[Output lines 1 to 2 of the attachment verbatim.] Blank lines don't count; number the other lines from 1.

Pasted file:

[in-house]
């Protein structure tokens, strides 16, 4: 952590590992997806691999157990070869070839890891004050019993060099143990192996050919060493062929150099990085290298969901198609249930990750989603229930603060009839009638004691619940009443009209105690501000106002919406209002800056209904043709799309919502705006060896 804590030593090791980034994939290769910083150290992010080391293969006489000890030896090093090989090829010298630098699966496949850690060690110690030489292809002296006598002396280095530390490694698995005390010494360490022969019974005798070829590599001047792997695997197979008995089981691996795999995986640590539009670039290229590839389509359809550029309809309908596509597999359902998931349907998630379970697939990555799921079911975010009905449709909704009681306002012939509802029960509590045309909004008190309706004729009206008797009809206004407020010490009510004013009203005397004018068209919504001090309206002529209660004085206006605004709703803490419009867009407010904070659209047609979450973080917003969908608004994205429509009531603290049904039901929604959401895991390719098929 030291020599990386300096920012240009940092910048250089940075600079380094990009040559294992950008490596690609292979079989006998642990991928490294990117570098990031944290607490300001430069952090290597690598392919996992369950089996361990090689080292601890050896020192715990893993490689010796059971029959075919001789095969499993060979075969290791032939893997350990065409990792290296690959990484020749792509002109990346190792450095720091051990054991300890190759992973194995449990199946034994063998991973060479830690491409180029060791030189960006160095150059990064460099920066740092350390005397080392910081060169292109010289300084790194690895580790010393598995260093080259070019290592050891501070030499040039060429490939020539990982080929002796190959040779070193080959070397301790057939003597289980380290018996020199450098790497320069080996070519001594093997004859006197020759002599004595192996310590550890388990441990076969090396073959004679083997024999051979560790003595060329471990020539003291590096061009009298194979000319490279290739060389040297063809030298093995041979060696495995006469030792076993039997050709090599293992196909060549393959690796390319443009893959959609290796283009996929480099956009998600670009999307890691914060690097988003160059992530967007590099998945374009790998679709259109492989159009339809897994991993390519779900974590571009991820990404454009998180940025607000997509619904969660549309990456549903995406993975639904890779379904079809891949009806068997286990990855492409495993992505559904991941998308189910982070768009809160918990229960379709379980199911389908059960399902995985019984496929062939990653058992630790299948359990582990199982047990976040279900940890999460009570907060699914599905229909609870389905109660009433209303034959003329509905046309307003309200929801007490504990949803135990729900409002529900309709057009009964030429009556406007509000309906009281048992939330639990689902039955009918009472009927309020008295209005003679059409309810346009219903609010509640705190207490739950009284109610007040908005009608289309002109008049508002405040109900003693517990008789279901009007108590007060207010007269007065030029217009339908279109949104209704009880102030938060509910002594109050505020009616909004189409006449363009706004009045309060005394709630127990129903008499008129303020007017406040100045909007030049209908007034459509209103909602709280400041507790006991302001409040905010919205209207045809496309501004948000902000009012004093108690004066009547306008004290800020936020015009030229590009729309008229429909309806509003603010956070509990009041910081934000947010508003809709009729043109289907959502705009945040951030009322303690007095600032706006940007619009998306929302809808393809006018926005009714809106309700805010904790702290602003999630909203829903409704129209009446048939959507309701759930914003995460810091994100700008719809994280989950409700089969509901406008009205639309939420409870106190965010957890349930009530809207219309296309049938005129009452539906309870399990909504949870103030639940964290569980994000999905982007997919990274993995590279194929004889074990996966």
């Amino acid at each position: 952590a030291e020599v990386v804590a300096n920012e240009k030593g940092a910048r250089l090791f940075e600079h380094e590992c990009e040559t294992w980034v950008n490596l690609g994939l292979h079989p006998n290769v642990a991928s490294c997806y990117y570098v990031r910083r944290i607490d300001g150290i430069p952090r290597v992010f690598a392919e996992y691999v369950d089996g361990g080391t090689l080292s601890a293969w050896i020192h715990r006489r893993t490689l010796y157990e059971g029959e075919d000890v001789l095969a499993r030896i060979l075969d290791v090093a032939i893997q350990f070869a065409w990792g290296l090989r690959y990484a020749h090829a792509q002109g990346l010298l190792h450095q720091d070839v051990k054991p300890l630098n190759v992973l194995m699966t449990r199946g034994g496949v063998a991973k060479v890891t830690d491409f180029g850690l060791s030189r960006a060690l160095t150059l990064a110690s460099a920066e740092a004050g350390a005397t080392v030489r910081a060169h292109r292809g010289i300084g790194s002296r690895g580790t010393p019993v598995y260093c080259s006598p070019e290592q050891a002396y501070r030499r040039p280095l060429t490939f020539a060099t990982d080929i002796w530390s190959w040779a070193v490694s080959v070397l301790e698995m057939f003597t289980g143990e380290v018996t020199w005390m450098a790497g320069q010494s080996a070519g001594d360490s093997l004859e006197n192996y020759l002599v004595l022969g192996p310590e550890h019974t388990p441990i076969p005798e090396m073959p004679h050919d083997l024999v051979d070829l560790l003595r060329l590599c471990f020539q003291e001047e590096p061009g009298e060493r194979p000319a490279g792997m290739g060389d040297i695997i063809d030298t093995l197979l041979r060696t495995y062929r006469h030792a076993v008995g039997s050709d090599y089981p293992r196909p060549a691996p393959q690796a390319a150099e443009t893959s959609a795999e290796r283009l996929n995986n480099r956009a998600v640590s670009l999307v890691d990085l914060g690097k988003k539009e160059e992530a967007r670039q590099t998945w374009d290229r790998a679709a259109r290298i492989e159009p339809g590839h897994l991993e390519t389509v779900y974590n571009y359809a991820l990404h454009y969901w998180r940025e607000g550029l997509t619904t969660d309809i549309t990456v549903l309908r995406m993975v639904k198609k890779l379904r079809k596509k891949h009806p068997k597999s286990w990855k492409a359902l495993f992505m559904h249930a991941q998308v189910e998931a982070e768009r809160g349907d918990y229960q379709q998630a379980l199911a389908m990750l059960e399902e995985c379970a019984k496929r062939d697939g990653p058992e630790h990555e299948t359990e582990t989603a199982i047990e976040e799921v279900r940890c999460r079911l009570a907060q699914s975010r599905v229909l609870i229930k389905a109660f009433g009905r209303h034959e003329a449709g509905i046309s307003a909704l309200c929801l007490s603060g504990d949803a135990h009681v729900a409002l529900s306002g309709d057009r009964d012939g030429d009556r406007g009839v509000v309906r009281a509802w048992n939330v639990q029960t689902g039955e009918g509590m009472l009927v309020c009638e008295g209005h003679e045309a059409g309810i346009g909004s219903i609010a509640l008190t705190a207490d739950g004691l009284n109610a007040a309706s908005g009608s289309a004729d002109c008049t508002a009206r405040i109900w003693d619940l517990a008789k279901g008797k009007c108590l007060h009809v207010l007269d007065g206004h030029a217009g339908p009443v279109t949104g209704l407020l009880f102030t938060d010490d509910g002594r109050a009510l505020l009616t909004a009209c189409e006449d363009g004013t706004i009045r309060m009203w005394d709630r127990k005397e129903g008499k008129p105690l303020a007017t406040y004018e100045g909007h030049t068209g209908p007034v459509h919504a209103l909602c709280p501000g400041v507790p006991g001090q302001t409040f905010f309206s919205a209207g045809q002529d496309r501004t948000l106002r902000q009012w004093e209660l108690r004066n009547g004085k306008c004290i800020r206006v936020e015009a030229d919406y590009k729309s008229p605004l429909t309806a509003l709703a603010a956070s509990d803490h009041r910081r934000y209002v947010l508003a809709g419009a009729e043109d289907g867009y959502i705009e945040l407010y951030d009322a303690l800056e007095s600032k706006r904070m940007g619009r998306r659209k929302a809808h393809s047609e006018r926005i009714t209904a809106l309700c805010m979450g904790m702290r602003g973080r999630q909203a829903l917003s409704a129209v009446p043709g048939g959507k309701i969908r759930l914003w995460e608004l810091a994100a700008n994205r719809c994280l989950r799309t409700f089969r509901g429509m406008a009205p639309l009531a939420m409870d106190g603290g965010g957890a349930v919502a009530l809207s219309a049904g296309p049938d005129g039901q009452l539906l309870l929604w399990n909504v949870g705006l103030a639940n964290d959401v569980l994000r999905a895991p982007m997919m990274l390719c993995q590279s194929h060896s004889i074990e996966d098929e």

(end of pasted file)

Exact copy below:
[in-house]
């Protein structure tokens, strides 16, 4: 952590590992997806691999157990070869070839890891004050019993060099143990192996050919060493062929150099990085290298969901198609249930990750989603229930603060009839009638004691619940009443009209105690501000106002919406209002800056209904043709799309919502705006060896 804590030593090791980034994939290769910083150290992010080391293969006489000890030896090093090989090829010298630098699966496949850690060690110690030489292809002296006598002396280095530390490694698995005390010494360490022969019974005798070829590599001047792997695997197979008995089981691996795999995986640590539009670039290229590839389509359809550029309809309908596509597999359902998931349907998630379970697939990555799921079911975010009905449709909704009681306002012939509802029960509590045309909004008190309706004729009206008797009809206004407020010490009510004013009203005397004018068209919504001090309206002529209660004085206006605004709703803490419009867009407010904070659209047609979450973080917003969908608004994205429509009531603290049904039901929604959401895991390719098929 030291020599990386300096920012240009940092910048250089940075600079380094990009040559294992950008490596690609292979079989006998642990991928490294990117570098990031944290607490300001430069952090290597690598392919996992369950089996361990090689080292601890050896020192715990893993490689010796059971029959075919001789095969499993060979075969290791032939893997350990065409990792290296690959990484020749792509002109990346190792450095720091051990054991300890190759992973194995449990199946034994063998991973060479830690491409180029060791030189960006160095150059990064460099920066740092350390005397080392910081060169292109010289300084790194690895580790010393598995260093080259070019290592050891501070030499040039060429490939020539990982080929002796190959040779070193080959070397301790057939003597289980380290018996020199450098790497320069080996070519001594093997004859006197020759002599004595192996310590550890388990441990076969090396073959004679083997024999051979560790003595060329471990020539003291590096061009009298194979000319490279290739060389040297063809030298093995041979060696495995006469030792076993039997050709090599293992196909060549393959690796390319443009893959959609290796283009996929480099956009998600670009999307890691914060690097988003160059992530967007590099998945374009790998679709259109492989159009339809897994991993390519779900974590571009991820990404454009998180940025607000997509619904969660549309990456549903995406993975639904890779379904079809891949009806068997286990990855492409495993992505559904991941998308189910982070768009809160918990229960379709379980199911389908059960399902995985019984496929062939990653058992630790299948359990582990199982047990976040279900940890999460009570907060699914599905229909609870389905109660009433209303034959003329509905046309307003309200929801007490504990949803135990729900409002529900309709057009009964030429009556406007509000309906009281048992939330639990689902039955009918009472009927309020008295209005003679059409309810346009219903609010509640705190207490739950009284109610007040908005009608289309002109008049508002405040109900003693517990008789279901009007108590007060207010007269007065030029217009339908279109949104209704009880102030938060509910002594109050505020009616909004189409006449363009706004009045309060005394709630127990129903008499008129303020007017406040100045909007030049209908007034459509209103909602709280400041507790006991302001409040905010919205209207045809496309501004948000902000009012004093108690004066009547306008004290800020936020015009030229590009729309008229429909309806509003603010956070509990009041910081934000947010508003809709009729043109289907959502705009945040951030009322303690007095600032706006940007619009998306929302809808393809006018926005009714809106309700805010904790702290602003999630909203829903409704129209009446048939959507309701759930914003995460810091994100700008719809994280989950409700089969509901406008009205639309939420409870106190965010957890349930009530809207219309296309049938005129009452539906309870399990909504949870103030639940964290569980994000999905982007997919990274993995590279194929004889074990996966």